8. Looking at your chart pic – thanks again – it is obvious that there is a very sharp edge to the 50m depth area. It suddenly drops past the 100m contour and down to the hundreds and the 1000m contour.

    Does this cause serious disturbance to the seas at the surface/

    And do you carefully keep well inside the 50m depth contour whenever possible on your inter-island hops?


    • I have looked at the chart and the shelving of the seabed certainly could be a factor. Personally I think it was the current vs. wind.

      As for your other question, I’m not sure I understand. “Inside” as in less than 50m? If so the answer is no. Quite the opposite actually.

  9. Sounds like it was fun! Cool pic of Ainulindale.

    And for your previous hiking views – thanks again for sharing!

    I’ve have been brushing up my memory reading “Sailing for Dummies”, and dreaming by “Yachting Monthly”. There was a catamaran test in December issue – guess who I thought of.
    We have scheduled us on a “How to Use a Spinnaker” course+sail soon.
    Sad news is our boat was already going to water, when someone noticed that when the boat was high on the linens, the bottom got wobbly. This had earlier gone unnoticed, when on hard/water.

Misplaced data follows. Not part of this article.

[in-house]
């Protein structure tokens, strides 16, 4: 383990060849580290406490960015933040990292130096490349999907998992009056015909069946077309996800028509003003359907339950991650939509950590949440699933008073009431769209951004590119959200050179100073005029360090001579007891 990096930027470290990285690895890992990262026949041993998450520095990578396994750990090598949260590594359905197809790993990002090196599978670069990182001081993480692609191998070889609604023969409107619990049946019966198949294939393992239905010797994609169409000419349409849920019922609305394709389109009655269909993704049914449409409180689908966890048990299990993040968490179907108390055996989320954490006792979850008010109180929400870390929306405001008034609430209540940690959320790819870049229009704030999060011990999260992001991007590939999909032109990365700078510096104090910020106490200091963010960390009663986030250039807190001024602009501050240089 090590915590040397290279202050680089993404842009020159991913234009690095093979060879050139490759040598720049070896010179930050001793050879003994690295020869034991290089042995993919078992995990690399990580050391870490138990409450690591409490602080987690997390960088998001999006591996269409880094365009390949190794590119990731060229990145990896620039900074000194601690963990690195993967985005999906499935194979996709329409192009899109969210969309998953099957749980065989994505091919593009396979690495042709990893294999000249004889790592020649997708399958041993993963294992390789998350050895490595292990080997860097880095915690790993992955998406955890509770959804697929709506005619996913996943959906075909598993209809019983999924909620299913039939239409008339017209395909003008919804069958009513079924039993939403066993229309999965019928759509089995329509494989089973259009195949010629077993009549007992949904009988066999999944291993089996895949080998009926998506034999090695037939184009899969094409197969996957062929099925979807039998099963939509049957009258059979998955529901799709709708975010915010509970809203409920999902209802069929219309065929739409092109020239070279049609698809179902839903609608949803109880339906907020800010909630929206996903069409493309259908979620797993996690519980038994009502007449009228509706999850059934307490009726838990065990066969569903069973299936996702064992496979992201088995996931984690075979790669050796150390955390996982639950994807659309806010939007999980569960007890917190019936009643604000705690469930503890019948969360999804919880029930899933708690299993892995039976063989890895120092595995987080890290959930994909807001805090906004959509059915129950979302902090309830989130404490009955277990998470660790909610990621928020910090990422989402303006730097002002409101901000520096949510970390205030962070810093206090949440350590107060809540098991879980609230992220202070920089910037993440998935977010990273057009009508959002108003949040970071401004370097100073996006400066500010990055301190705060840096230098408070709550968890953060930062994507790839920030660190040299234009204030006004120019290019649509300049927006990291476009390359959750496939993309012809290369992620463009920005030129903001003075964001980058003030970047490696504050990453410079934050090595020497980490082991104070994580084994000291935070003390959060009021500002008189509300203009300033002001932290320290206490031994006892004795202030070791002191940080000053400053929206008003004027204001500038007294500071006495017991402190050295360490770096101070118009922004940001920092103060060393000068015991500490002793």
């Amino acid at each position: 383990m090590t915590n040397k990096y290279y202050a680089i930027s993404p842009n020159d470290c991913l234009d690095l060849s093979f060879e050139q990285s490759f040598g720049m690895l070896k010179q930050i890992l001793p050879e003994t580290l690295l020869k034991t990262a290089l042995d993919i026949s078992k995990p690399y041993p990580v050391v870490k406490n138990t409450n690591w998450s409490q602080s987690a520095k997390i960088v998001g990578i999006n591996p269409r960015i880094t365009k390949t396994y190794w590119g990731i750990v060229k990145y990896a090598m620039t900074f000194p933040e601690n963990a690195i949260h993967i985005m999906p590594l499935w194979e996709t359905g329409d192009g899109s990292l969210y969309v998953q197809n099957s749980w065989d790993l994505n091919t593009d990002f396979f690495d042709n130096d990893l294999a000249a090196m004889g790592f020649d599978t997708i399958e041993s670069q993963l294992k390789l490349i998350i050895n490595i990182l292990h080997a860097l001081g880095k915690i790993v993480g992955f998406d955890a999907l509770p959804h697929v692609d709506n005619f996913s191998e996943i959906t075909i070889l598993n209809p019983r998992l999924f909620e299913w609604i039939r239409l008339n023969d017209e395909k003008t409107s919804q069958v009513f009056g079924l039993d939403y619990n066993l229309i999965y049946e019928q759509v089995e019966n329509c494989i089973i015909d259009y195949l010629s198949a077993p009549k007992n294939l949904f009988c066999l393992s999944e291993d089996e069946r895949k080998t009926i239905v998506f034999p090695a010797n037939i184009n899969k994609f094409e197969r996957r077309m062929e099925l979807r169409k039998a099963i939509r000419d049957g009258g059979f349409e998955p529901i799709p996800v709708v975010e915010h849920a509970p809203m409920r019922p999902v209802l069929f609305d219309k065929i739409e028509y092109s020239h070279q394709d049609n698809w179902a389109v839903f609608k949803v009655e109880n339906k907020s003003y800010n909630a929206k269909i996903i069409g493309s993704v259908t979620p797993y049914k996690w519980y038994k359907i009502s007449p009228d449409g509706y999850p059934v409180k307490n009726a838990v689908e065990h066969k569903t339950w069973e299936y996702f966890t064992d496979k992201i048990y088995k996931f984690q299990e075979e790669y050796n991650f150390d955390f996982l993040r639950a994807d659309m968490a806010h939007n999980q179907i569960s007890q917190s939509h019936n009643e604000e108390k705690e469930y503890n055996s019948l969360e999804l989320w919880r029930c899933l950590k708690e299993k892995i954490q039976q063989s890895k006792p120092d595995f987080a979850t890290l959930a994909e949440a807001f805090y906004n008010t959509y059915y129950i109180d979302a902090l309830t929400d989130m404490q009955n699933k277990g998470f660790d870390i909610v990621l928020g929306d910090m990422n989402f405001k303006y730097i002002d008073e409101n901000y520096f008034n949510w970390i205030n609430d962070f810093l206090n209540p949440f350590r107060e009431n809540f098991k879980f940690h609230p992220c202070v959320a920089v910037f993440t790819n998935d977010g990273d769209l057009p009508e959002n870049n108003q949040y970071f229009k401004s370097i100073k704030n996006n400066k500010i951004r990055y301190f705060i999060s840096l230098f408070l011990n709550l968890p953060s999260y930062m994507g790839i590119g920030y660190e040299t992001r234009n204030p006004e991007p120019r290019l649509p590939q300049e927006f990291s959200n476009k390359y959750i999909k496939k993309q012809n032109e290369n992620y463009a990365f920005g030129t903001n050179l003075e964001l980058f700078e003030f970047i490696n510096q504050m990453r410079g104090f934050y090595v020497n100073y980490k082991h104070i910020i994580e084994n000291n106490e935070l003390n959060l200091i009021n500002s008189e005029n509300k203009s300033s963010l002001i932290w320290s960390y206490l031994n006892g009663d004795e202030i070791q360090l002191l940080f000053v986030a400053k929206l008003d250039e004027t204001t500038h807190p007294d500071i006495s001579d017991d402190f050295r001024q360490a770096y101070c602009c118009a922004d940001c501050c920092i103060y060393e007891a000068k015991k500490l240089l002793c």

It turned out that the traverse support needs to be “beefed up” before launch.
    Otherwise the keel could fall off (!) and make a tear in seagoing or hitting something.
    It seems that the previous owner (or his son) has hit a rock or two (there are plenty here to find) and the wear and tear has not been taken care of. Insurance would have covered the repair (-deductible), if announce would have been made in time.
    The seller was an “old salt”, who has helped us with our later questions. It seems a bit odd he also sailed with all our family and crossed a windy bay with us too. The bilge was dry and bolts rostfree, but there are some hairlines which are easily kept as “old boat patina”. Maybe son didn’t tell papa everything or was just happy with only a “tiny kiss mark on the keel”?
    I would give a “medal for life saving in advance” for the guy who took notice.
    They will have time to fix it after next week and it will take about a week to put on new support and laminate it. After that it will be like new and safe to sail.
    In considering is that should we put that much money into it or just “push it into a bonfire” and swallow the damage. :/ On the other she is now very shiny with new paint and a new septisystem. 🙂

    About keels falling of p.38 ( no prob for cat people :))

    (Feel free to edit this post, I have no intention to “hijack” Your blog)

    • Having your keel fall off would NOT be a god thing. I’d recommend getting it fixed. 🙂

      Too bad it wasn’t spotted before you were launching it but it could have been worse, you may not have noticed it at all.

  10. Nico (fractionally of S/V Antares in the Chesapeake)

    Hi guys!

    I’m slowly but surely making my way through your blog from the beginning. Almost there!

    A quick question about your tuna fishing. Have you heard about histamine poisoning that apparently comes along with tuna? I came across this in my research, in case you’re interested (better safe than sorry):

    Cheers and safe travels!


Comments are closed.